5 multisensory considerations when stretching your brand hero
5 multisensory considerations when stretching your brand

As a middle aged man who's often in Lycra, I've learned the hard way how important it is to stretch. In both running and branding, a good stretch can unleash the next level of performance, but do it wrong and you'll regret it.

If you work for a large CPG company it's highly likely your brand is also middle aged, say 20-50 years old. Since its glory days the world has become more complex, the big drivers of growth may be stalling, and you're left with a big question – what's the next source of growth? It's also highly likely that you can see fast growth in adjacent categories and you'd like to get some of that.

So for example, let's imagine you're managing a breakfast cereal brand. You could be looking at an adjacent category like cereal bars, and wondering the best way to take your brand into that sector. At Huxly we believe strongly in Flow. Our Flow model says that brands work most effectively when the consumer experience flows seamlessly. From their first sight of the pack design to the final lipsmacking bite, you should deliver a consistent brand experience. To do this you need to ensure that the emotional, functional, sensorial and social aspects of the brand all deliver coherent messages.

  • Let's start with functional aspects of the brand. Your cereal brand might have great health characteristics, full of fibre and added vitamins. This is a great start point to success in snacking, if you can build a coherent brand around it.
  • Things might become more complex when you consider the emotional profile of the brand. If your brand is linked to the fresh, optimistic feelings associated with the start of a day it may struggle for relevance in indulgent occasions later in the day. So as you consider your brand architecture, how can you link the functional strengths of your brand to a slightly different emotional territory?
  • Don't forget that people don't develop opinions alone. It's really important to take social factors into account. How will your consumer feel eating you product in front of other people? What will it say about them? What social norms will they be following or breaking?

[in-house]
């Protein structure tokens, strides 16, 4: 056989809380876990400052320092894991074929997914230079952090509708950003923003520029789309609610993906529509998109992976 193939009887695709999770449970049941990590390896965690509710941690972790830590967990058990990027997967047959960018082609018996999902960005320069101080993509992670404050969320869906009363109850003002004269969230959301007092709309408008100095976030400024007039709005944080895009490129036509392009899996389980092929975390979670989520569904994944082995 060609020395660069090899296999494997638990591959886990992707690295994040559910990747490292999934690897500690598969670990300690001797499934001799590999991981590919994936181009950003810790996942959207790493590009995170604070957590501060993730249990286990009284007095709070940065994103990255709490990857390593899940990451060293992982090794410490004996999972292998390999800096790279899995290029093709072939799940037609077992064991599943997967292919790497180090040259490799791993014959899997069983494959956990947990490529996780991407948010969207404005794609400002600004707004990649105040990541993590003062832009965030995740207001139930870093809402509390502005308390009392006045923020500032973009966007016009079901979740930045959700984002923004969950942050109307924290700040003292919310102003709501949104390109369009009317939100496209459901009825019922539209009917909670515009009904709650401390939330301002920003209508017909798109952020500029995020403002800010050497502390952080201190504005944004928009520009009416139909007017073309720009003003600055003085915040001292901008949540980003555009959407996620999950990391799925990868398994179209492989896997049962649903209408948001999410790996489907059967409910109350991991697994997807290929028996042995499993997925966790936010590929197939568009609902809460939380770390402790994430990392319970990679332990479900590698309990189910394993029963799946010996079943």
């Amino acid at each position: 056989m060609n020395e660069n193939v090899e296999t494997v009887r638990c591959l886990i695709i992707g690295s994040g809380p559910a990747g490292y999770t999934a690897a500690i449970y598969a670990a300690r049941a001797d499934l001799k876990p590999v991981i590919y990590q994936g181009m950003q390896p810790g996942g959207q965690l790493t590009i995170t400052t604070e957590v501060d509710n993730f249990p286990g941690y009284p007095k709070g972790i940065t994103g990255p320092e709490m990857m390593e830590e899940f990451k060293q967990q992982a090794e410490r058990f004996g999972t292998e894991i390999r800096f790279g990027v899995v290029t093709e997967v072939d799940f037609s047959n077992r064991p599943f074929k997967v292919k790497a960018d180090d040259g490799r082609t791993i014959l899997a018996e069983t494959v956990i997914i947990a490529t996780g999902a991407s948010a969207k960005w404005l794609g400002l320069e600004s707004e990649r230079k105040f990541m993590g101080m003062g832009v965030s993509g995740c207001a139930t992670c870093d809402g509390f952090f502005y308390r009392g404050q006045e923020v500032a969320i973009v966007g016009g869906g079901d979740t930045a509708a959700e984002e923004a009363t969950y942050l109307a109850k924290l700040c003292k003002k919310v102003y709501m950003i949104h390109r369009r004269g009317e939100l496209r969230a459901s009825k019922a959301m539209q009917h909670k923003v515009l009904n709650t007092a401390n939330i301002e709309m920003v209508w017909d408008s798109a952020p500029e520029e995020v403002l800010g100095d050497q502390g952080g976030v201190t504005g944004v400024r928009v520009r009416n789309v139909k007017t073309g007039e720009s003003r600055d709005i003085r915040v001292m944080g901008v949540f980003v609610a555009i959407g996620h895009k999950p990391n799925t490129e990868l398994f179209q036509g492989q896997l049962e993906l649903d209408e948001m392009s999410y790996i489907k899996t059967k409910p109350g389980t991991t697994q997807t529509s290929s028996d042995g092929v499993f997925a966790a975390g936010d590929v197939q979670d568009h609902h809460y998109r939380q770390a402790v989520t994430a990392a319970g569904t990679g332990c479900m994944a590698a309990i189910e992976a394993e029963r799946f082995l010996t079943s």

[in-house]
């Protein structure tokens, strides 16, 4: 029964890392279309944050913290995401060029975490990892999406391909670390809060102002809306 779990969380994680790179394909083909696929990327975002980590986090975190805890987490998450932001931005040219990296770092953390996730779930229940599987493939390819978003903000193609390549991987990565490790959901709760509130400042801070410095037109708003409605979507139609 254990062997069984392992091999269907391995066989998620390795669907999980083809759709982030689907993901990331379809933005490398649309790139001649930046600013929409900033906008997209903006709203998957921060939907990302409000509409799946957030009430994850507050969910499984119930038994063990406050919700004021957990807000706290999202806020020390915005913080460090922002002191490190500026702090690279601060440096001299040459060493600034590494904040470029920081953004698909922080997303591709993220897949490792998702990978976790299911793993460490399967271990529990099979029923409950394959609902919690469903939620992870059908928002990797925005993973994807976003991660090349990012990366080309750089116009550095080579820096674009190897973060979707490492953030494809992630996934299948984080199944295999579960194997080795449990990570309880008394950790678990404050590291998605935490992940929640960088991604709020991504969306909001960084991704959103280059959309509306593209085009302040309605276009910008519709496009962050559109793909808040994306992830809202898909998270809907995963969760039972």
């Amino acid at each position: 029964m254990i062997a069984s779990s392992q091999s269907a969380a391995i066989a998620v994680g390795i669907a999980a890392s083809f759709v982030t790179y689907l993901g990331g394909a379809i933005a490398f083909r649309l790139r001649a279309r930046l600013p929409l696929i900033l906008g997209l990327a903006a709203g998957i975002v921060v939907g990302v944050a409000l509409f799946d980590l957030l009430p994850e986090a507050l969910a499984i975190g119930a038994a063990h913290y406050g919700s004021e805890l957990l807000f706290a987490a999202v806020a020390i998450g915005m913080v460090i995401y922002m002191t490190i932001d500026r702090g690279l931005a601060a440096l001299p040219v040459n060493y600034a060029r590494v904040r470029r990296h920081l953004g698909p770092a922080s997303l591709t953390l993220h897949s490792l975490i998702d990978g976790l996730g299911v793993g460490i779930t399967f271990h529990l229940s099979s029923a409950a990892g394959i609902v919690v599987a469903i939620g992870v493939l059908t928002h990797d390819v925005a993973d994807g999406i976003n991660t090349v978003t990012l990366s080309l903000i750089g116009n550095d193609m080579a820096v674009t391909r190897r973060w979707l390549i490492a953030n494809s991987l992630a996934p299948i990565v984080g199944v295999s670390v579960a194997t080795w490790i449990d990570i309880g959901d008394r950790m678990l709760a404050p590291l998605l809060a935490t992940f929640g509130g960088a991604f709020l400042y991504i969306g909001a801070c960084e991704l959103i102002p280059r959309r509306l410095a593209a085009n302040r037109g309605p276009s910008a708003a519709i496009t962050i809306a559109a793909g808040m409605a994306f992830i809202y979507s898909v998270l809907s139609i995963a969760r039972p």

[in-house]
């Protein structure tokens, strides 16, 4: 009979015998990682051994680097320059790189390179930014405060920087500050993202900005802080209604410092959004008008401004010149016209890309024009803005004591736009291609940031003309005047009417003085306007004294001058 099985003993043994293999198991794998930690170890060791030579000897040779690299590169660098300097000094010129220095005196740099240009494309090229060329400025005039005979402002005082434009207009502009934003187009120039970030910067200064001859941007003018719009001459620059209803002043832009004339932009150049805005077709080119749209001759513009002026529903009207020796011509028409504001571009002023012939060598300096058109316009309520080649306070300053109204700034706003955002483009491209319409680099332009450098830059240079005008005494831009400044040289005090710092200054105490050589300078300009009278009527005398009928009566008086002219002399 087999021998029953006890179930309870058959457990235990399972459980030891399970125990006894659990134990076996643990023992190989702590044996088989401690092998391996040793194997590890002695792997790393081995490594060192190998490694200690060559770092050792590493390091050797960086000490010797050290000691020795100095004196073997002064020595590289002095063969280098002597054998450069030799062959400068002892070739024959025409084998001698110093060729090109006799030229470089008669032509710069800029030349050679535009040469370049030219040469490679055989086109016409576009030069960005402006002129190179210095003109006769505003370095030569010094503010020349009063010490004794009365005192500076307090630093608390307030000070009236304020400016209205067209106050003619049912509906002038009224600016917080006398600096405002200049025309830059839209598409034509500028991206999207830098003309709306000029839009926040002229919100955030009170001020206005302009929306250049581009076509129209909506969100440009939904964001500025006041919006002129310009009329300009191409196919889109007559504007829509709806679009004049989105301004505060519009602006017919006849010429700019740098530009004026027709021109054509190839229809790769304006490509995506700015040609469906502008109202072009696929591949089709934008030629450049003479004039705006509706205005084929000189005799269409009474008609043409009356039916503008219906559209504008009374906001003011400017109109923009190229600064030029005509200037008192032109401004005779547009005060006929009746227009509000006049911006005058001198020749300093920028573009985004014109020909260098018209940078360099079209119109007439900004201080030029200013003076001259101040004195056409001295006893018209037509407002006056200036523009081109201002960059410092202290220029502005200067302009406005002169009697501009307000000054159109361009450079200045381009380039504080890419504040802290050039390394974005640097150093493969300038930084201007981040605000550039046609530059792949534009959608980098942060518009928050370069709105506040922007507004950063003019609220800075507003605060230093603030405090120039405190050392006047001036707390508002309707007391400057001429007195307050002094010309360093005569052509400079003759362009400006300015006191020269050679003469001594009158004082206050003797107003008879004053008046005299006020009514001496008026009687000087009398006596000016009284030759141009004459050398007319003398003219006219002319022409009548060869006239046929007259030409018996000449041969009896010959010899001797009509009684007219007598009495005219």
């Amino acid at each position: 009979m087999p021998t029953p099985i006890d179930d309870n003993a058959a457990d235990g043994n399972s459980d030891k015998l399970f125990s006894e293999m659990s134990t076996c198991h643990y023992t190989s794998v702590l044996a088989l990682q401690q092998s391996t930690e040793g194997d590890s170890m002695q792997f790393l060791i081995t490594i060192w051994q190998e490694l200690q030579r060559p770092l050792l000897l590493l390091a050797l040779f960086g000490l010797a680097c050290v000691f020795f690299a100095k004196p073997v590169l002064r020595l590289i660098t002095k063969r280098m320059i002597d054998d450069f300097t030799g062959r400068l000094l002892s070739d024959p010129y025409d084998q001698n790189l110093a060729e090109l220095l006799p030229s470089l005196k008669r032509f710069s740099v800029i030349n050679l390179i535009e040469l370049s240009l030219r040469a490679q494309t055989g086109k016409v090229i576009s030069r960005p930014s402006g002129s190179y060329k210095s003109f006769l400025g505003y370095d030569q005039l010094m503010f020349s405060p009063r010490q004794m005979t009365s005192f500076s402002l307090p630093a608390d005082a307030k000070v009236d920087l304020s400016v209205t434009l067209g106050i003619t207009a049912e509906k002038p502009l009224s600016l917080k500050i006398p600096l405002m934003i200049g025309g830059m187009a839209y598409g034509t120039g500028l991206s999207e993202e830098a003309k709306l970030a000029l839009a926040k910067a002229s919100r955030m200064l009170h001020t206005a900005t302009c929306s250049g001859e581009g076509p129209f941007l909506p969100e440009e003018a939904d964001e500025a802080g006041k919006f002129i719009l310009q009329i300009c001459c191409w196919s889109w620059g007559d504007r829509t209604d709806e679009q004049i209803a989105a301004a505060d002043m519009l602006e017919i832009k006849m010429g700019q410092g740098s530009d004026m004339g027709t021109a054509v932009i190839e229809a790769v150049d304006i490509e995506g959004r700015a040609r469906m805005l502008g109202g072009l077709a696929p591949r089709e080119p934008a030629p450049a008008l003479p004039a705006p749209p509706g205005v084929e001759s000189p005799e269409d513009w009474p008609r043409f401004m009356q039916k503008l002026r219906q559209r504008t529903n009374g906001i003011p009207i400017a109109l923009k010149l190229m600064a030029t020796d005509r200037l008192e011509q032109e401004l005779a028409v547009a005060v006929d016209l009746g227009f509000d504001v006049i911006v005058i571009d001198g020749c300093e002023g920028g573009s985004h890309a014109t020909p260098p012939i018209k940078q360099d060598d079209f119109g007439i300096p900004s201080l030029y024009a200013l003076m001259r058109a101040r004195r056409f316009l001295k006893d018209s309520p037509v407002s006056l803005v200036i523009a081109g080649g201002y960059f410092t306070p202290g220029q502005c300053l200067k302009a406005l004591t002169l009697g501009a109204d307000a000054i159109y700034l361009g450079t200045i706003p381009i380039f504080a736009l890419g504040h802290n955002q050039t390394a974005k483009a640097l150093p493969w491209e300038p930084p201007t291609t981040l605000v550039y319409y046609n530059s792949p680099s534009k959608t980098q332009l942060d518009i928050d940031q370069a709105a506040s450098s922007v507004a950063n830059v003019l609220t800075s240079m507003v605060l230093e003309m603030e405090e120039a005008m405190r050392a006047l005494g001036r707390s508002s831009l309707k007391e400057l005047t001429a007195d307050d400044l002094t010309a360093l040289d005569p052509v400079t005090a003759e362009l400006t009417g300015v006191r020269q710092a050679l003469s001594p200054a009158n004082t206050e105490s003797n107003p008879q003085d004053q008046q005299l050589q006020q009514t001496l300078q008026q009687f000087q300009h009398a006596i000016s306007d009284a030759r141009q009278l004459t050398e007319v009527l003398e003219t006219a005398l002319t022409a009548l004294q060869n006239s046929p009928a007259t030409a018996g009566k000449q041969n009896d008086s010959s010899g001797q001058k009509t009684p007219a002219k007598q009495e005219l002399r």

• Finally – and arguably most importantly – your current products will set a clear sensorial expectation in the mind of your consumer. Are they sweet and childish? Or do consumers sacrifice taste for the health benefits involved? If your new cereal bar product does something different to the existing products in your brand, you need to set that expectation clearly through the design of the new product. If you get this wrong then your branding will set an expectation that isn't fulfilled and consumers will be disappointed at their first bite.
  • All of this becomes potentially more complex when you begin creating design and comms ideas. You'll be looking for inspiration from the latest pack and advertising trends, and trying to make sense of these new codes while being consistent with an older brand is a significant creative challenge.

This may have made the challenge look impossible. Be assured – it isn't. But it does require a decent research program to understand the wider world of your consumer, and the minutiae of the human experience of your brand, to develop something that's congruent and instantly appealing. This should inspire a brand architecture that draws on your brand strengths to create a clear and appealing message for your consumers. This is exactly the sort of marketing challenge we've designed Huxly for. If you want to know more about our approach to brand stretch get in touch!

Joe Goyder, 29th June, 2018